A great deal of controversy has surrounded the exclusion of UCare from participation in the state’s Medicaid and MinnesotaCare programs (“Disruption of UCare rankles state legislators,” Aug. 24; “Caution needed on health plan contracts,” editorial, Aug. 15). State legislators are expressing concern, and UCare has brought a lawsuit. People are wondering whether UCare has somehow done something to justify what is being done to it — or perhaps UCare is being sacrificed to avoid an in-depth examination of how our state officials have managed (or mismanaged) these programs for many years.

In either event, it’s clear that our policymakers don’t want to ask, or aren’t going to ask, the questions that need to be answered:

1) On June 1, the federal government published new proposed rules dealing with Medicaid managed care. These rules contain an explicit prohibition of something called “rate-cell cross subsidization.” This is a fancy way of saying a state can’t use federal Medicaid money to fund or prop up other programs that don’t qualify for such funding.

Is this new federal rule in any way related to what is happening to UCare?

2) On Jan. 10, the Star Tribune published a commentary (“Counterpoint: A factual understanding of HMOs”) that discussed a $1.3 billion dollar “shift” of HMO reserve funds to the state of Minnesota. What is this? Who knows about this? Who authorized this? How long has this been going on? Is this shift temporary or permanent? How can such a shift be reconciled with the proper use of federal Medicaid matching funds? What does it mean for the integrity of Minnesota’s health care system if a large part of HMO reported reserves (funded in large part by the federal government) are not really cash on hand but rather some sort of IOU from the state?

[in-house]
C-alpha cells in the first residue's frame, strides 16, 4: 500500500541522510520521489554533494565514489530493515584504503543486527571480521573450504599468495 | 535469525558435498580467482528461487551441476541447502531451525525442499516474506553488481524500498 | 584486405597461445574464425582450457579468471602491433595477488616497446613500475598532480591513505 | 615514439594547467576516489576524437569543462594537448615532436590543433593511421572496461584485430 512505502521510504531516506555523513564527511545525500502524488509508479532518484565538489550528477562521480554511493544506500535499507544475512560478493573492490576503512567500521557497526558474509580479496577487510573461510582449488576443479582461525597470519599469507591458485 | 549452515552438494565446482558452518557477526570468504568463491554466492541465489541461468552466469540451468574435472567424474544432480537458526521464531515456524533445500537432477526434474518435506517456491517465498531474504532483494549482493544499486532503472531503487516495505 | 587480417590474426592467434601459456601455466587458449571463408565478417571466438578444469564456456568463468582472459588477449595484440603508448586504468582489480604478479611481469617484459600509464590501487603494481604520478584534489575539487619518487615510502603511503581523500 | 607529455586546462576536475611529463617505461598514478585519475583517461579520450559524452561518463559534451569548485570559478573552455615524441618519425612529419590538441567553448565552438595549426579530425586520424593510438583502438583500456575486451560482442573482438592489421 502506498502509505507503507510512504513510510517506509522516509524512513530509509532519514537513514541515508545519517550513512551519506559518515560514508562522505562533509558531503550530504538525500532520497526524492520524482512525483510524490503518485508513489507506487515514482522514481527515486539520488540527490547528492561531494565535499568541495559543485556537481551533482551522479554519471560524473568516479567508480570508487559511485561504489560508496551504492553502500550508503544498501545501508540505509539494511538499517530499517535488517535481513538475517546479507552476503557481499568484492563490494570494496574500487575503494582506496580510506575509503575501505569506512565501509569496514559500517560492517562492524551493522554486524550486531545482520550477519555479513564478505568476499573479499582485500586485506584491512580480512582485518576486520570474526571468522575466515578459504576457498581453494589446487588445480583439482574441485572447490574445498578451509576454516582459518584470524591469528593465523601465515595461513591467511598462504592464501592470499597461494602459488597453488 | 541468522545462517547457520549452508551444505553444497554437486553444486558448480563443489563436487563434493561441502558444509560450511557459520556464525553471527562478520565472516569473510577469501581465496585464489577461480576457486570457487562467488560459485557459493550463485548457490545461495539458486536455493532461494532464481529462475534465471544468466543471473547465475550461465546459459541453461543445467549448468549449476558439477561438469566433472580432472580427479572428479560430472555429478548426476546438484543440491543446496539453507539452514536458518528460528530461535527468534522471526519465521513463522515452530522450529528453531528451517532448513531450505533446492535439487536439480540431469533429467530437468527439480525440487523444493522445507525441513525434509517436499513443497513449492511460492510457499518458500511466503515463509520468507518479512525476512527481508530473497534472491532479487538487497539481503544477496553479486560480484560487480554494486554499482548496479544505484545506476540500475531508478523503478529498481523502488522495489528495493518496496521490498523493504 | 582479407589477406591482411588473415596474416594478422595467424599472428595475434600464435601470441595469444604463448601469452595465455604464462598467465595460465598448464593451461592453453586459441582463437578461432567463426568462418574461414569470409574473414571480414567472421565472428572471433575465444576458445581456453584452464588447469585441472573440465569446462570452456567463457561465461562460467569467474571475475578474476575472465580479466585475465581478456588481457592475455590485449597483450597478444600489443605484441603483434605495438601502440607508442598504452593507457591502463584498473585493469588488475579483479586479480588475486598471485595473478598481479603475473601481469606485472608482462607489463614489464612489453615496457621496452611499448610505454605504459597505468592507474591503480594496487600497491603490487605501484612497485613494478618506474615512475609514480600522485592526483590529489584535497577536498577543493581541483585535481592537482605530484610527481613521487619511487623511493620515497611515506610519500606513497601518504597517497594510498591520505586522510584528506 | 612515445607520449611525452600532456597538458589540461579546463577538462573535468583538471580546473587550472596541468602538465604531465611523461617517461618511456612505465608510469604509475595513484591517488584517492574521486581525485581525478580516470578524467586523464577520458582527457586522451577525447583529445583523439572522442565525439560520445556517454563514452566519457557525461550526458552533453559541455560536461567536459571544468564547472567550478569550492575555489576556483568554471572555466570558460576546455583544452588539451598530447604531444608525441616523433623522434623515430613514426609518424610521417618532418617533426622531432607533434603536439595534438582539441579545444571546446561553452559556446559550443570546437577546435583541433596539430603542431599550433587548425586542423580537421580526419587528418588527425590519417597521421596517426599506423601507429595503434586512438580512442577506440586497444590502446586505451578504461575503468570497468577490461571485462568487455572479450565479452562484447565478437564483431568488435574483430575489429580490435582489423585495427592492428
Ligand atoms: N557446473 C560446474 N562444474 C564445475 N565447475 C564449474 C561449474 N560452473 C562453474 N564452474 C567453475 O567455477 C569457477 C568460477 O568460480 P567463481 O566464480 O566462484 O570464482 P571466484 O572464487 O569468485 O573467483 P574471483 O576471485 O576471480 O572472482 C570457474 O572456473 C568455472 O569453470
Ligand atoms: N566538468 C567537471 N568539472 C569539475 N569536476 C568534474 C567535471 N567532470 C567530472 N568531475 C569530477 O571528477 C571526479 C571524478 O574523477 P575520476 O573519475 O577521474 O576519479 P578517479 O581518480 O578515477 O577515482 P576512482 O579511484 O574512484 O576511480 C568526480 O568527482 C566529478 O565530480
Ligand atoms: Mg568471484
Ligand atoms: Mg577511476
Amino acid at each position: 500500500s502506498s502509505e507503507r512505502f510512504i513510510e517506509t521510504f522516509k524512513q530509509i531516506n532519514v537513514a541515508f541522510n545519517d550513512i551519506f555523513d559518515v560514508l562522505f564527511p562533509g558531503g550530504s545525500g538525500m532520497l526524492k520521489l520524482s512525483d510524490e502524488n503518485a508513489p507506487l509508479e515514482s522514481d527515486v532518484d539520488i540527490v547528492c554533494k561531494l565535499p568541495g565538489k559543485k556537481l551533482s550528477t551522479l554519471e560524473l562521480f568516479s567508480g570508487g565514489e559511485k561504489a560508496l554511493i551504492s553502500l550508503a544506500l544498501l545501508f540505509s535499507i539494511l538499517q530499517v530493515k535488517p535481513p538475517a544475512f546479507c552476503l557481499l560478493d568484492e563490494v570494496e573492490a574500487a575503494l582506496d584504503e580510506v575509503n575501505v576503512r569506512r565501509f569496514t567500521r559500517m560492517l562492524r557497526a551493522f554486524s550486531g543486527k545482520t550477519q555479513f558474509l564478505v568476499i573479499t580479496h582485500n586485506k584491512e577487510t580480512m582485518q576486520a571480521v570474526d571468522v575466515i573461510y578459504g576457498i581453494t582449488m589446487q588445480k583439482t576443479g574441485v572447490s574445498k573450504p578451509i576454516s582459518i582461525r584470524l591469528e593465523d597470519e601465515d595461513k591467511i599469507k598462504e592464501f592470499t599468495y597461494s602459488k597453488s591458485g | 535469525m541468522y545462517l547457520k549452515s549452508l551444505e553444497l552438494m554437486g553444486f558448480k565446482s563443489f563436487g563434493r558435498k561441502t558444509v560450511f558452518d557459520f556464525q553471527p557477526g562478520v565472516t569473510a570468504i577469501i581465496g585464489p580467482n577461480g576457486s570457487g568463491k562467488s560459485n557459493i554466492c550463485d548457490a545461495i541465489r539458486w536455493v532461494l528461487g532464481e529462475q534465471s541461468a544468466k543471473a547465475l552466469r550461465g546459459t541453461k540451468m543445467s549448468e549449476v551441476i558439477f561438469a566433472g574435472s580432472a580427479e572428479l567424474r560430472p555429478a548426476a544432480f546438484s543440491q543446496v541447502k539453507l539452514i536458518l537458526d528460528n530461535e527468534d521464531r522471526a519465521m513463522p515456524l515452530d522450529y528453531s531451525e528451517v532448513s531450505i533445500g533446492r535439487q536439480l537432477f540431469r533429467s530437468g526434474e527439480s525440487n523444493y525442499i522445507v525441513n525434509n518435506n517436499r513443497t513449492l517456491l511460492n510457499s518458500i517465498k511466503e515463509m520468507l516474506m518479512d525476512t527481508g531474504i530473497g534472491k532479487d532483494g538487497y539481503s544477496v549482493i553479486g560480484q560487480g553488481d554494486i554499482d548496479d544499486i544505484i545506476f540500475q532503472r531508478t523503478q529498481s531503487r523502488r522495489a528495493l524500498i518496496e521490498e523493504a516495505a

3) Our nonprofit HMOs have always contended that precisely what they do with billions of dollars of tax money is a secret. Now our Department of Human Services contends that the so-called competitive bidding process that was employed to eject UCare is also a secret.

Is there anything about the operation of this $5-billion-a-year, publicly funded program that isn’t a secret?

4) Last year, when Minnesota debated and ultimately passed a law that might have given the public some access to health plan data, our HMOs cried foul and demanded that this decision be delayed for one year to avoid harming or inconveniencing them. Our legislators immediately gave them this reprieve (you wouldn’t want to rush into disclosing to taxpayers what is done with their money).

Isn’t it odd that when the issue does not involve disclosure of HMO data but rather the displacement of 475,000 vulnerable public-program enrollees, there isn’t a minute to spare, and UCare and South Country Health Alliance must be destroyed posthaste?

5) The further consolidation of Minnesota’s already-concentrated health insurance market is not just bad for public-program enrollees, it’s bad for all of us who are now required to buy insurance from the survivors of this secret process. Who will watch out for our best interests? And when will they start asking the questions that need to be answered?


David Feinwachs is a St. Paul attorney.